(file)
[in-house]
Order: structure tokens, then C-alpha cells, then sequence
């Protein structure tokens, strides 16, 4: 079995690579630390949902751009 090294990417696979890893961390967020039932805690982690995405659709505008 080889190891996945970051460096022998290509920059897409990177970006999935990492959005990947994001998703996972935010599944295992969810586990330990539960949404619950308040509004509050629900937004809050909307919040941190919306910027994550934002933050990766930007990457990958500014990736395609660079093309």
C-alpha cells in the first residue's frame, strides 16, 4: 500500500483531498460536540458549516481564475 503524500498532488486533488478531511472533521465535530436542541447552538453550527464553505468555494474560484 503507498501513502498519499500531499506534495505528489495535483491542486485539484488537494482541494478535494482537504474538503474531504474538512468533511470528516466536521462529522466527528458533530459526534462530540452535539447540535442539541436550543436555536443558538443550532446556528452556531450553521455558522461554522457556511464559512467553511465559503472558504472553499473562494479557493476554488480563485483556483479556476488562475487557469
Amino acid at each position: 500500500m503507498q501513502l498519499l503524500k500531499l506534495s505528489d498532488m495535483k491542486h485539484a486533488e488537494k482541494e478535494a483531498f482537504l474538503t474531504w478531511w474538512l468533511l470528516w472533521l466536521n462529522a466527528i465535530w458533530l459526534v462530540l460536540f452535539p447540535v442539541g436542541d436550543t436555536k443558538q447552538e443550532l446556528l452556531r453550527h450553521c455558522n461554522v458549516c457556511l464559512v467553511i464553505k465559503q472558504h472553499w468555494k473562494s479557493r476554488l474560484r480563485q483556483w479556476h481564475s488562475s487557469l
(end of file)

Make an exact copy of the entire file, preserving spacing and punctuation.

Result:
[in-house]
Order: structure tokens, then C-alpha cells, then sequence
């Protein structure tokens, strides 16, 4: 079995690579630390949902751009 090294990417696979890893961390967020039932805690982690995405659709505008 080889190891996945970051460096022998290509920059897409990177970006999935990492959005990947994001998703996972935010599944295992969810586990330990539960949404619950308040509004509050629900937004809050909307919040941190919306910027994550934002933050990766930007990457990958500014990736395609660079093309």
C-alpha cells in the first residue's frame, strides 16, 4: 500500500483531498460536540458549516481564475 503524500498532488486533488478531511472533521465535530436542541447552538453550527464553505468555494474560484 503507498501513502498519499500531499506534495505528489495535483491542486485539484488537494482541494478535494482537504474538503474531504474538512468533511470528516466536521462529522466527528458533530459526534462530540452535539447540535442539541436550543436555536443558538443550532446556528452556531450553521455558522461554522457556511464559512467553511465559503472558504472553499473562494479557493476554488480563485483556483479556476488562475487557469
Amino acid at each position: 500500500m503507498q501513502l498519499l503524500k500531499l506534495s505528489d498532488m495535483k491542486h485539484a486533488e488537494k482541494e478535494a483531498f482537504l474538503t474531504w478531511w474538512l468533511l470528516w472533521l466536521n462529522a466527528i465535530w458533530l459526534v462530540l460536540f452535539p447540535v442539541g436542541d436550543t436555536k443558538q447552538e443550532l446556528l452556531r453550527h450553521c455558522n461554522v458549516c457556511l464559512v467553511i464553505k465559503q472558504h472553499w468555494k473562494s479557493r476554488l474560484r480563485q483556483w479556476h481564475s488562475s487557469l